Shadow Dancer

Riseborough’s finest performance
Shadow Dancer
Well established as a masterly documentary maker after Man On Wire and Project Nim, James Marsh’s Shadow Dancer is his first feature-length fictional movie since 2005’s The King (although he also excelled with his segment of Channel 4’s Red Ridings series).

It stars Andrea Riseborough as Colette, a single mother from a family of IRA activists who is arrested as part of a failed bomb plot. After being collared by MI5 officer Mac (Clive Owen), she has a tough decision: spend years in prison away from her son or to return home to Belfast to spy on her siblings.

Shadow Dancer is an atypical thriller: Collette’s spiralling desperation and erratic emotions combine with some obtuse moral quandaries to provide a gnawing tension that overawes a general absence of speedy, bombastic thrills. It also represents Riseborough’s finest performance to date as she encapsulates a soul lost in a whirl of ideology, family ties and devastating dilemmas.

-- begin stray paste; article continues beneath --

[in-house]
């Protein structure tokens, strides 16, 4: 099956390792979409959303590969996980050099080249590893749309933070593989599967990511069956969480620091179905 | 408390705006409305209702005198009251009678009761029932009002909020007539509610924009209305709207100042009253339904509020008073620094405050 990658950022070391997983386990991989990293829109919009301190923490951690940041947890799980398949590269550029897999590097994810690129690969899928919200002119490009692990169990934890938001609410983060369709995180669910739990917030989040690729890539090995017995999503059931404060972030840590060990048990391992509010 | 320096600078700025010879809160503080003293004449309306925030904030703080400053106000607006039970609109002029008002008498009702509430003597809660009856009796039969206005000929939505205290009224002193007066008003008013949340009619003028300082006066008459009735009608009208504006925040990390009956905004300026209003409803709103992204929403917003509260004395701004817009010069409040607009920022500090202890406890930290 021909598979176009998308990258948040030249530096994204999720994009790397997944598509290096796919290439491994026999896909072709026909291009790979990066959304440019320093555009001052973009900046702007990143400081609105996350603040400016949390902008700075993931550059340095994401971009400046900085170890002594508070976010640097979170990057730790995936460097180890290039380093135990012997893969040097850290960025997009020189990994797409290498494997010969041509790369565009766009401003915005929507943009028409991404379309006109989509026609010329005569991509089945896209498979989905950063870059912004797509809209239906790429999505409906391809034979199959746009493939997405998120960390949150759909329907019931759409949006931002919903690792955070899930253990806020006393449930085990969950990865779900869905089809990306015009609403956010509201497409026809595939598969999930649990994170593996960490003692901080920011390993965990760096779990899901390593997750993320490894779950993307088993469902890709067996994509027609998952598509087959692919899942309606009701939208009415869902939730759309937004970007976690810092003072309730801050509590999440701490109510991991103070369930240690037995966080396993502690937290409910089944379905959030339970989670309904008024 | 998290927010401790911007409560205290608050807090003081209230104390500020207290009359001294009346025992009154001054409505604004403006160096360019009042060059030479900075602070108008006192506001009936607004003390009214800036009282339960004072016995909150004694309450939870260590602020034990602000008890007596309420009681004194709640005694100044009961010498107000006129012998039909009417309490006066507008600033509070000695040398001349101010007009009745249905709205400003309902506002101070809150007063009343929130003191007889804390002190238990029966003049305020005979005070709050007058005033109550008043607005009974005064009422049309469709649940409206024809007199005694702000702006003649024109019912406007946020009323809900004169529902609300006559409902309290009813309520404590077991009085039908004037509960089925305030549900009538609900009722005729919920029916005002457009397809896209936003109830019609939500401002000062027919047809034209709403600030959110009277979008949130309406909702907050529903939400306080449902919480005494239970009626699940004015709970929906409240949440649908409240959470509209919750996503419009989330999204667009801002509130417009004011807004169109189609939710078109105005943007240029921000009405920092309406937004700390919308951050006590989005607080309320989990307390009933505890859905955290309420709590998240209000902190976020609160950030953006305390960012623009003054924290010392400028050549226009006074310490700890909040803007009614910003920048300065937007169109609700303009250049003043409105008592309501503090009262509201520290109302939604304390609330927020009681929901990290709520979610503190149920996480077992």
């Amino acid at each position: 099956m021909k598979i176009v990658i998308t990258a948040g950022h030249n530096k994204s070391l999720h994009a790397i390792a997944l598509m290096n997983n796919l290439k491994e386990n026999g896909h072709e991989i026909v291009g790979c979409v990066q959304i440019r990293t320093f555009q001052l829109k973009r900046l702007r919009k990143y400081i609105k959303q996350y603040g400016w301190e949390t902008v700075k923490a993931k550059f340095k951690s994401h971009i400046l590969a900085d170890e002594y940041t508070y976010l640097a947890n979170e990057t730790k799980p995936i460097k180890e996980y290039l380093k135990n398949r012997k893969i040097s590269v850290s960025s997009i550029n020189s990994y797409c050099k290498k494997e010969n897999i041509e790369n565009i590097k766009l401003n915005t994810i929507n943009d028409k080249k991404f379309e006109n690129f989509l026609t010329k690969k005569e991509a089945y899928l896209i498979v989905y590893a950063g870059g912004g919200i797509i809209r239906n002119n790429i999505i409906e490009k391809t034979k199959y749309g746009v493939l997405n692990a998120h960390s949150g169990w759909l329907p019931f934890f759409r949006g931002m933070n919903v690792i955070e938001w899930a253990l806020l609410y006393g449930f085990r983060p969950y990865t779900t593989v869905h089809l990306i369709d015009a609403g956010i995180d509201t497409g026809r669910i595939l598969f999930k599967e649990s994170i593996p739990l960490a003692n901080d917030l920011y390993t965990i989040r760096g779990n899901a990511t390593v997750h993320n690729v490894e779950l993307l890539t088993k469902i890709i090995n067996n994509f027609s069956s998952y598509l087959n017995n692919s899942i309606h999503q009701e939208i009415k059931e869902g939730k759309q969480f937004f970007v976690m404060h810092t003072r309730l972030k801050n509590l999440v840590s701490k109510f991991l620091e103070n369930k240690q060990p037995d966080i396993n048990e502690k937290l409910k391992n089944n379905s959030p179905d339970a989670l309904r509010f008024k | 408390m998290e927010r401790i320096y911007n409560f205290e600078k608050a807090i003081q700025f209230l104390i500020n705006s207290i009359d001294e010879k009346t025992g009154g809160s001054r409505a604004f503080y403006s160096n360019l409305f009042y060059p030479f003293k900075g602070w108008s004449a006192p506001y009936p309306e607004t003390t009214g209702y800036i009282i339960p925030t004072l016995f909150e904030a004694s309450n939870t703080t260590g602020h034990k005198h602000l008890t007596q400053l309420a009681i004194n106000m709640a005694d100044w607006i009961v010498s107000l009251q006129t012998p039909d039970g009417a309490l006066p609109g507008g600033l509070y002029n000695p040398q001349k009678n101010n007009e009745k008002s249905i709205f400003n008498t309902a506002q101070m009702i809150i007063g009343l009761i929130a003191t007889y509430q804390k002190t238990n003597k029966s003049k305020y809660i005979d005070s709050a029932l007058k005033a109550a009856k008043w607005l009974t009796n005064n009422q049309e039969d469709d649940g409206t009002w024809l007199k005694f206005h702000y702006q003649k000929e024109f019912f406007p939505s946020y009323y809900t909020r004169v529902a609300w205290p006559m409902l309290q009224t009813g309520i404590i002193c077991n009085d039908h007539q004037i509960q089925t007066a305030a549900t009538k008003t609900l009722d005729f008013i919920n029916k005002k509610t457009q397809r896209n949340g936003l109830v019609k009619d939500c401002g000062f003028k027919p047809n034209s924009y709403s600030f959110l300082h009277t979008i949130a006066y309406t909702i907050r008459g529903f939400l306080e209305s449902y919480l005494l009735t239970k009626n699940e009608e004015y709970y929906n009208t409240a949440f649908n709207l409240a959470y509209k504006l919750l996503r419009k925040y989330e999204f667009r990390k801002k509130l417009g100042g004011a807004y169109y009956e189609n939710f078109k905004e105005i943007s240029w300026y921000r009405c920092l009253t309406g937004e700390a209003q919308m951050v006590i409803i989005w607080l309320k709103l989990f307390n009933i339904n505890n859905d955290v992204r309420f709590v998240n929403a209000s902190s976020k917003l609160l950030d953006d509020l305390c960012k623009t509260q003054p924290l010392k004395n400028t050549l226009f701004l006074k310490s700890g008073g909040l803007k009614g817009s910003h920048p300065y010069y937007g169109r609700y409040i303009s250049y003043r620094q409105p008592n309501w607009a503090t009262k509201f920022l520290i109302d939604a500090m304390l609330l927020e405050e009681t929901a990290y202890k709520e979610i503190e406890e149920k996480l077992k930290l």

Classily presented in sombre colours and underpinned by a sublime score from former Tinderstick Dickon Hinchliffe, the film’s one weakness can be found in the roots of a romance between the two central figures, which adds an unlikely element of cliché to this otherwise excellent and intricate work.

8/10

Words by BEN HOPKINS




SHADOW DANCER
DIRECTOR JAMES MARSH
RELEASED AUGUST 24th
CERT 15
PARAMOUNT

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